Moreover, reports by independent organisations and the position of the Council of Europe show that Russia uses international law enforcement instruments for political purposes as repression against certain individuals outside its territory. The Supreme Court considered a particularly vulnerable group to be the one to which the foreigner at issue in the case belonged – Russian citizens of Chechen nationality who took part in the fighting against the Russian Federation on the territory of Syria and fought on the side of the so-called "Islamic State". According to the Supreme Court, the involvement of Russian citizens in fighting against their own country may exacerbate their fears about how they will be treated if they are transferred to the country. In this regard, the Supreme Court referred to a recent judgment of the European Court of Human Rights (ECtHR) concerning the surrender to Russia of a Chechen who was on French territory in connection with his terrorist activities (K.I. v. France, no. 5560/19). The Court found that the applicant's deportation to Russia would violate Article 3 of the ECHR.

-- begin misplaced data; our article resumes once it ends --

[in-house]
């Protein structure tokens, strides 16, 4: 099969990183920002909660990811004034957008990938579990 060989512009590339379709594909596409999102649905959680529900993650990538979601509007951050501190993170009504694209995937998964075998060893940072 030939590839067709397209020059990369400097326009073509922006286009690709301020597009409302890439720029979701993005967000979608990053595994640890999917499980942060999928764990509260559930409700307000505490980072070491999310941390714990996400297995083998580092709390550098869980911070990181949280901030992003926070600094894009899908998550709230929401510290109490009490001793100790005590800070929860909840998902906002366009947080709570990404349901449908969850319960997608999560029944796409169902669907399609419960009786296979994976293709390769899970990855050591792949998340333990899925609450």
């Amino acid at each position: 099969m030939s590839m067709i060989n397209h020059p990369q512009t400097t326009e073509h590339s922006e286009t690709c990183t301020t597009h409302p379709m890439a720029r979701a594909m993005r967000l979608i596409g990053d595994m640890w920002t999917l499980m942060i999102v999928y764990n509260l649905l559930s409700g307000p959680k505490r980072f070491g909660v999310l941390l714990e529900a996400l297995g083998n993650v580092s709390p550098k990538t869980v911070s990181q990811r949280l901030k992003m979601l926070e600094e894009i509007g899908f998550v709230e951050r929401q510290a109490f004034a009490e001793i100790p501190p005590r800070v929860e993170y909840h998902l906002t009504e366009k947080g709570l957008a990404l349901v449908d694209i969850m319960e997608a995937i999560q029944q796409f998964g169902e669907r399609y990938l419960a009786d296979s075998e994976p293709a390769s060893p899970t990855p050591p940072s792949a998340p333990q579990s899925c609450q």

This does not mean, however, that participation in terrorist groups should go unpunished. As the Supreme Court pointed out, in such a situation, Polish law enforcement authorities have an international obligation to conduct criminal proceedings and possibly bring the perpetrators of terrorist acts to justice. This obligation arises, inter alia, from the 1977 Convention on the Suppression of Terrorism (Journal of Laws of 1996, No. 117, items 557 and 558) which requires the country of residence of a foreign national suspected of terrorism to immediately refer the matter to the law enforcement authorities if the foreign national’s surrender to his or her country of origin is refused.

Situation in Belarus